The lyrics swing like a pendulum between independence and self-discovery, with lines like “Far, far, like I don’t recognize me/Far, far ’cause I let you define me” that hit like a sucker punch. She grapples with the ghosts of toxic relationships, underscoring the lingering impact they have on self-perception. Yet, in her journey to navigate this minefield of broken trust and self-doubt, she also articulates a powerful manifesto of self-love: “Done being used, done playing stupid/Done being cool.” “Far” encapsulates the struggle of shedding external definitions and labels, offering a candid exploration of the raw messiness of personal growth in the face of rejection.

19 Shirt

The heavy themes of self-worth, failed relationships, and regret form the core of this track, painting a stark picture of the pressure to achieve perfection and the black cloud of self-doubt. Lyrics such as “blood stain on my shirt, new bitch on my nerves, old nigga got curved, going back on my word” and “still don’t know my worth, still stressing perfection” smack hard, revealing a vulnerability that permeates throughout. SZA masterfully threads these loftier themes through the song, evoking a deep sense of identification with listeners navigating their own paths and insecurities. Moreover, her unwavering candidness offers a glimpse into the mental struggles that often accompany failed love, further reinforcing her reputation as a fiercely candid lyricist.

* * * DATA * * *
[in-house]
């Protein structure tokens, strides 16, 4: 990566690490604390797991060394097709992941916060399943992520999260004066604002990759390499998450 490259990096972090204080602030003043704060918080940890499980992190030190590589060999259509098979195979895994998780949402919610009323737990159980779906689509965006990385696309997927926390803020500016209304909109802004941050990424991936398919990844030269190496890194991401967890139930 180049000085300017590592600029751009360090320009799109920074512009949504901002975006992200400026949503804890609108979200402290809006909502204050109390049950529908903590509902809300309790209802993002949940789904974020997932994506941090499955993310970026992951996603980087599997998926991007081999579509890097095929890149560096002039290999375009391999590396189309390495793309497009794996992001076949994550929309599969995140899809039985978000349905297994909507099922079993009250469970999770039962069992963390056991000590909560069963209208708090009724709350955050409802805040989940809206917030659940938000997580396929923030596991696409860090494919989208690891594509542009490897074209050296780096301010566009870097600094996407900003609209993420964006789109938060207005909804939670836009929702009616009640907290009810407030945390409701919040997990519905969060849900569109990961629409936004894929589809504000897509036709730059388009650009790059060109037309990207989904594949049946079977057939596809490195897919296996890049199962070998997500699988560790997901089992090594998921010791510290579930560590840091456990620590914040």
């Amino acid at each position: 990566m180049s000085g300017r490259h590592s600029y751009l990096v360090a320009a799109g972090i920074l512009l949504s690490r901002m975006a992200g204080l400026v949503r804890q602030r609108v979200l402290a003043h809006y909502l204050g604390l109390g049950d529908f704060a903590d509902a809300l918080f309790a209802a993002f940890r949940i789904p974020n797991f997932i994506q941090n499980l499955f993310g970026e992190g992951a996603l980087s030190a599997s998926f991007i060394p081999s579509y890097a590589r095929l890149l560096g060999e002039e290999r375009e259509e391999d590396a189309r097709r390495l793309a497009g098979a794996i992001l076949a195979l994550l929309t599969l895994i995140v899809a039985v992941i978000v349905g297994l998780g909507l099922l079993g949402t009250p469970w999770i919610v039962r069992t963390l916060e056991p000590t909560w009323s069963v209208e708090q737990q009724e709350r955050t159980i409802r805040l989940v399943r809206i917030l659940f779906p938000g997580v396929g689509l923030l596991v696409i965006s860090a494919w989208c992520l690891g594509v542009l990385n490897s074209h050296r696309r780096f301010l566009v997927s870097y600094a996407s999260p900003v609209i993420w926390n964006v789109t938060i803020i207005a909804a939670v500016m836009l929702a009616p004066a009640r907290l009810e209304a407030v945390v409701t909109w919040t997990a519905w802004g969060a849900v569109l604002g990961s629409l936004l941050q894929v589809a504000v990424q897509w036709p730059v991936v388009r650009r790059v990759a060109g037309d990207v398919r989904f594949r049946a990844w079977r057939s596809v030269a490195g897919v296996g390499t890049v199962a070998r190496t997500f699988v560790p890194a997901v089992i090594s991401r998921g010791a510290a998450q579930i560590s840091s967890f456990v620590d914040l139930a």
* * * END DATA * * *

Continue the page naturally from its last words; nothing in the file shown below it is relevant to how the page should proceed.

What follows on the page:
20 Open Arms

Features: Travis Scott

Travis Scott)” is a pop ballad unwinding SZA’s emotional struggles with relationships and self-esteem. The lyrics exhibit the artist at her rawest, freely exploring feelings of insecurity and desperation to be loved. She sings, “Spent your life being hopeless, Chokin’ on insecurity. I know all this is bad,” revealing a darker side of romantic entanglements, and the toll these emotions can take on self-worth. Travis Scott drops in, reinforcing this sentiment of devotion and turmoil, his verse mirroring SZA’s yearning, as he raps, “You my favorite color, now you seein’ every shade of me.” Overall, “Open Arms” eloquently conveys the dichotomy of love’s intoxicating allure and debilitating sting through clever lyricism and emotive performances.

21 I Hate U